Thursday, July 01, 2010

stung in the line of duty

The pain that radiated up my right thumb wasn't immediately familiar to me. I was mowing the front lawn at 11:30 this morning when the pain began to flare, and my first wild, irrational thought was that the lawn mower had developed a weird short circuit, and the electric current was running up the metal handlebar and into my thumb. But within a second after that thought arose, I realized that I had just been stung by some sort of insect, or had been bitten by a particularly irascible spider. It couldn't have been a honeybee; I'd have seen and heard it flying away. The pain translated itself into a simultaneous sting-and-ache, and I realized that the offending creature had most likely been a wasp of some sort. A glance at my thumb seemed to confirm this: honeybees leave their stingers embedded in their victims' skin, whereas my thumb revealed nothing.

It hurt like hell-- worse than what I remember of my previous stings, all of which happened years and years ago. And who the hell gets stung on the thumb? More than anything, I was pissed off. I stopped mowing as my thumb began to throb, and went inside. In the kitchen, I made myself a glass of ice water, and rammed my thumb into it to deaden the nerves. That worked, and I stood behind the kitchen counter, cursing the insect and muttering bitterly about the odds of being stung on the goddamn thumb. I pulled my thumb out periodically to see whether there was any swelling; strangely enough, there wasn't any. After a couple minutes, I went back outside, thumb still alive with that weird combination of generalized throbbing and localized pins and needles... and got stung again-- this time on the bicep.

Luckily, I was able both to see the culprit and to understand why I had been stung: a gang of hornets had decided to establish their secret base inside one of the bushes lining the side of our front yard. The cloud of dust and debris kicked up by the mower had infiltrated their hideout, so they had come out-- not exactly en masse, but in little squadrons of twos and threes-- to attack the giant in the dark tee shirt. In retrospect, I think the dark tee was a bad idea: many stinging insects are actually attracted to strong color contrasts (such as when you wear a dark tee on a bright, sunny day), and are thus more likely to target them when they're in a fighting mood.

Hours have passed, and my thumb still hurts. I was stung plenty of times as a kid; one of my best childhood friends and I used to patrol our neighborhood, looking for wasp nests to destroy, so we were both routinely nailed. But today's two stings seem somehow worse than the stings of old, which leads me to believe that I've never been stung by hornets before. I'm also assuming that I've correctly identified the beasties in question; there's a chance that I haven't.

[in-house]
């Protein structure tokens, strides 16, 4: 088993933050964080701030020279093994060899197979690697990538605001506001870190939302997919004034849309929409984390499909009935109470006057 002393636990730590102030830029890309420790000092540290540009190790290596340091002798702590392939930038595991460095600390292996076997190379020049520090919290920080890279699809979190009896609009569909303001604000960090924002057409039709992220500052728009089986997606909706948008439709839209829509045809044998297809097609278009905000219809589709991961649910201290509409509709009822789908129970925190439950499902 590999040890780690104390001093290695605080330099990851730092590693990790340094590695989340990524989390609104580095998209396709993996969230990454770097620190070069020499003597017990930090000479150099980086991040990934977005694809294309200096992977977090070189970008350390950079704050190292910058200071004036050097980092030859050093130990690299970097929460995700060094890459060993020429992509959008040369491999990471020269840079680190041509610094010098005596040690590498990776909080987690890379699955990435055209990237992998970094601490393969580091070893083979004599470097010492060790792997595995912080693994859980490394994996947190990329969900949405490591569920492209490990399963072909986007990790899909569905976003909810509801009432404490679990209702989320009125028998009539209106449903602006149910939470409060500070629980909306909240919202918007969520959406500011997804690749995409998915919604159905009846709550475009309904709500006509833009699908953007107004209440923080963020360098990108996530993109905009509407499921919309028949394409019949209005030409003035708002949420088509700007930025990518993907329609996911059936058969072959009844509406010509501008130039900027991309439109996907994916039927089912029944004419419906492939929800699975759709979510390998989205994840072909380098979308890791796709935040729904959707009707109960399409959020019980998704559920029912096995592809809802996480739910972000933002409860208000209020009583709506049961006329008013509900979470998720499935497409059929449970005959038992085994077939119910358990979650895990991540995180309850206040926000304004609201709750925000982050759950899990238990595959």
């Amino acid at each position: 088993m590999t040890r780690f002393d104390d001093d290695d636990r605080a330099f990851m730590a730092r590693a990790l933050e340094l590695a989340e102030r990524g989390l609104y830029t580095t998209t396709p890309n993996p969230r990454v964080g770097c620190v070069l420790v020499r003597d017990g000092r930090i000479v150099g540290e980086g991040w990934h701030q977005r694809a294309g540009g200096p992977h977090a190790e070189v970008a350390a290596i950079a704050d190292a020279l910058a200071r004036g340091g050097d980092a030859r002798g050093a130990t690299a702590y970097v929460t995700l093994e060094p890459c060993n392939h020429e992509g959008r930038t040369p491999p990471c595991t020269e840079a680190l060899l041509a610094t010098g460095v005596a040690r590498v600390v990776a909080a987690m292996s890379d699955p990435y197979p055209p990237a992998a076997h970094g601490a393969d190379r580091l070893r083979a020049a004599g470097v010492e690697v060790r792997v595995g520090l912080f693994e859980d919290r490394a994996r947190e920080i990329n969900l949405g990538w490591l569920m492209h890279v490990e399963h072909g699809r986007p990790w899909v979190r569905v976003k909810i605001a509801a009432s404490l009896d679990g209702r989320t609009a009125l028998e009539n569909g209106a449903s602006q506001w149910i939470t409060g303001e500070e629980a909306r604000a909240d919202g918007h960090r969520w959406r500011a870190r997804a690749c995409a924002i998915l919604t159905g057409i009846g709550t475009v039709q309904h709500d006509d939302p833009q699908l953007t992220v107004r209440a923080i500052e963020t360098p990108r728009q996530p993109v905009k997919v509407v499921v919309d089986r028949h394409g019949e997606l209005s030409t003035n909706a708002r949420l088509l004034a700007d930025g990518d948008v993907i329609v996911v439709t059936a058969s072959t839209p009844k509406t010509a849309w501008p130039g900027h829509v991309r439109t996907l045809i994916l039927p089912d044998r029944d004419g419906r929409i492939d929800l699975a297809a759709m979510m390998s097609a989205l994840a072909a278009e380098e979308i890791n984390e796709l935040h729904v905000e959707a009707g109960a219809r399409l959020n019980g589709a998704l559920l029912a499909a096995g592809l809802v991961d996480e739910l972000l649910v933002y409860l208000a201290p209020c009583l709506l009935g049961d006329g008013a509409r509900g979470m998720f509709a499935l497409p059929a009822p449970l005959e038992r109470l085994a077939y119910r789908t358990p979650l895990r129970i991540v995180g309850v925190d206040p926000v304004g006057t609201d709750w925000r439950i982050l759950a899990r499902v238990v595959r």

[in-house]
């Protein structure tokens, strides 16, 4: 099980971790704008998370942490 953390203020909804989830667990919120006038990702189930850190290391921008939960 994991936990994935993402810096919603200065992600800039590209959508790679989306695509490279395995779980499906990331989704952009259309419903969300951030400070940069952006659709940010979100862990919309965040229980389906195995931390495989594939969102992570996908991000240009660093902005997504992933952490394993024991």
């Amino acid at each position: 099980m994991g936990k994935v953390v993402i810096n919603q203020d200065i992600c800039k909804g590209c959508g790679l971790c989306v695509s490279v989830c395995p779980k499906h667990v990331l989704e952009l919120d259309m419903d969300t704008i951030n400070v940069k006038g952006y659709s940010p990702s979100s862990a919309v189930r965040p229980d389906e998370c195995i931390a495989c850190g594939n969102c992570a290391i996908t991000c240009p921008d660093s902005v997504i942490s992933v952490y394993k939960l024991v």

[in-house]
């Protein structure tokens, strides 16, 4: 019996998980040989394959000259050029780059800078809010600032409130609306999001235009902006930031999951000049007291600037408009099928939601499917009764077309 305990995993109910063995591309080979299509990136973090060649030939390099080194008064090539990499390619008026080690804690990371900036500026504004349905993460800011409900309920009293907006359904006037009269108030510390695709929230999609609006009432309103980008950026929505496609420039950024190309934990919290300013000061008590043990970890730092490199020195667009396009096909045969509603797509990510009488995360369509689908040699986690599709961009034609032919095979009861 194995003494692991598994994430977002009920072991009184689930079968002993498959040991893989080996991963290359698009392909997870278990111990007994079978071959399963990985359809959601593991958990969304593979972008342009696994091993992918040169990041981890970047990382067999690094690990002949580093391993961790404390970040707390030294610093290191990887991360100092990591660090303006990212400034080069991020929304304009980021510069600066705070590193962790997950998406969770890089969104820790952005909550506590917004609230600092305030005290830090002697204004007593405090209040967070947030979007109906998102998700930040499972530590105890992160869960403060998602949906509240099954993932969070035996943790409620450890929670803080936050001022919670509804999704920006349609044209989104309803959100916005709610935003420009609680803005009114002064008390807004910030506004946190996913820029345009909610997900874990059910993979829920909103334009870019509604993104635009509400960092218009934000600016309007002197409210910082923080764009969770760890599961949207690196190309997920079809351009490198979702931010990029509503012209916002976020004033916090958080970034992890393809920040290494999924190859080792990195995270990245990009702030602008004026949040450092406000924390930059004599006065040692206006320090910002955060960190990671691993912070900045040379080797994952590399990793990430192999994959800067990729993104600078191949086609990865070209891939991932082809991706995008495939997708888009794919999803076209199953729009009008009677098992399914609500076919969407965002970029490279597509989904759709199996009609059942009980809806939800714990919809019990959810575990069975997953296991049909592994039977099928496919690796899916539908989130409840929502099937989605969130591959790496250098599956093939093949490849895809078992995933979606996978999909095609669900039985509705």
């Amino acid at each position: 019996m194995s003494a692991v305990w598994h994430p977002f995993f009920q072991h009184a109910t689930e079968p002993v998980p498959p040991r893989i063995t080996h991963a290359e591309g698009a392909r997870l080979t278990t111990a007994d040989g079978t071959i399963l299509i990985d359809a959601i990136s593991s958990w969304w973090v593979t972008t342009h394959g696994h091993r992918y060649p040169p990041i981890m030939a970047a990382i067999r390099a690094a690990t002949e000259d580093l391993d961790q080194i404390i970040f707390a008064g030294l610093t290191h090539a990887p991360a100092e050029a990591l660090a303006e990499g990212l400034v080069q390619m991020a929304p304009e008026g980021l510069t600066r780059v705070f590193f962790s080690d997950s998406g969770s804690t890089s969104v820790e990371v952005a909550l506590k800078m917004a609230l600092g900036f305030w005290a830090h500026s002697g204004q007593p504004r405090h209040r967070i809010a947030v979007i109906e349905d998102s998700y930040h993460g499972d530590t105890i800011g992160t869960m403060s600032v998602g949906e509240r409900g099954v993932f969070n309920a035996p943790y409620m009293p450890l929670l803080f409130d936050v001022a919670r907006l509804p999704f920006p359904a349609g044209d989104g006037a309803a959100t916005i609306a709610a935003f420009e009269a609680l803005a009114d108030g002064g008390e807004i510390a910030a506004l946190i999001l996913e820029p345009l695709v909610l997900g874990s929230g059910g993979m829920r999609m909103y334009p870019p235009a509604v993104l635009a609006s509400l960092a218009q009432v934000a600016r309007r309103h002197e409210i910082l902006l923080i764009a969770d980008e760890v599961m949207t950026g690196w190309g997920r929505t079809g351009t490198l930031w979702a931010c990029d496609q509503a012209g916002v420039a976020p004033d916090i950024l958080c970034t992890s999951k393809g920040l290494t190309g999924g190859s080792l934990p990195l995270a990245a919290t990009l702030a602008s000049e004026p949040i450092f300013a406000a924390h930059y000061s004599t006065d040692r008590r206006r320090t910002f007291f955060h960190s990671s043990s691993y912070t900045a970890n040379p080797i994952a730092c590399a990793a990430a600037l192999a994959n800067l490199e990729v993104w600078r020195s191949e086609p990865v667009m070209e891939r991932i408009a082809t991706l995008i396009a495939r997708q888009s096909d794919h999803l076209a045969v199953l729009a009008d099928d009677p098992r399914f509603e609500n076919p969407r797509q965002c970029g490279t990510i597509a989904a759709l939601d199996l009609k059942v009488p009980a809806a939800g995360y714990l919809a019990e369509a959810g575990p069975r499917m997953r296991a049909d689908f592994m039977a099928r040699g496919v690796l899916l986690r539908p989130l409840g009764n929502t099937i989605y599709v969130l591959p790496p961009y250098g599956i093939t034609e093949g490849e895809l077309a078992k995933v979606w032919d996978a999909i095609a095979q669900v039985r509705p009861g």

The good news is that, aside from the annoying pain, nothing further seems to have happened. There's been no visible swelling (my thumbs remain symmetrical), and I've ruled out the possibility that the insects were possessed of a strong neurotoxin (my heart would have registered that frightening turn of events within a minute or two). It hurts, somewhat, to grip things with my right hand, but the pain seems finally to be subsiding. By tomorrow, I hope, my right thumb will be its usual contented self. My bicep, meanwhile, seems almost perfectly fine; I think I managed to slap the hornet away before it got too far along in its attack.

Epilogue: while still pissed off and in a vengeful mood after my second stinging, I stomped back into the house and retrieved a large can of Raid bug killer, then applied the spray liberally to the bush whenever the wind picked up. A few hornets flew at me while I did this, but no more of them stung me. Whether I actually killed any bugs is anyone's guess, but my assault made me feel better. I did notice, during my siege, that the bottom of the bush was laced with honeysuckle-- a powerful attractant for all nectar-seeking insects. I might have to do something about that.



Anonymous said...

Kevin, the best spray for bees and their relatives, wasps and hornets, is Diazanon, if it is still available. It is totally deadly.

Rather than fill your comments with a story, I will post a story about me and bumblebees to my blog.

Also, you can take diphenhydramine, the generic name for Benadryl for the stings and it should help. Or get some Benadryl ointment to rub on them. That is a definite relief.

Kevin Kim said...

Thanks, Bill. Luckily, my right thumb and left biceps both feel perfectly fine now, but I may go on the hunt for Diazinon... or maybe for something similar, because:

"Residential uses of Diazinon were outlawed in the U.S. in 2004 but it is still approved for agricultural uses."

A quick online search reveals a whole spectrum of recent alternatives to Diazinon. It might be time to go a-huntin'.

Lee Farrand said...

This may be of interest to you Kevin:

Kevin Kim said...


Thanks, man.

The entry on the bald-faced hornet (rating 2.0 on the pain scale) was accompanied by a description that matched how I felt after being stung: "Similar to getting your hand mashed in a revolving door." That's about how my thumb felt at first. Within 24 hours, however, the pain was pretty much gone, and I noted with interest that it crept up my arm as the toxins dispersed. About half a day after the sting had occurred, my forearm was experiencing the dullest of dull aches. 12 hours after that-- nada.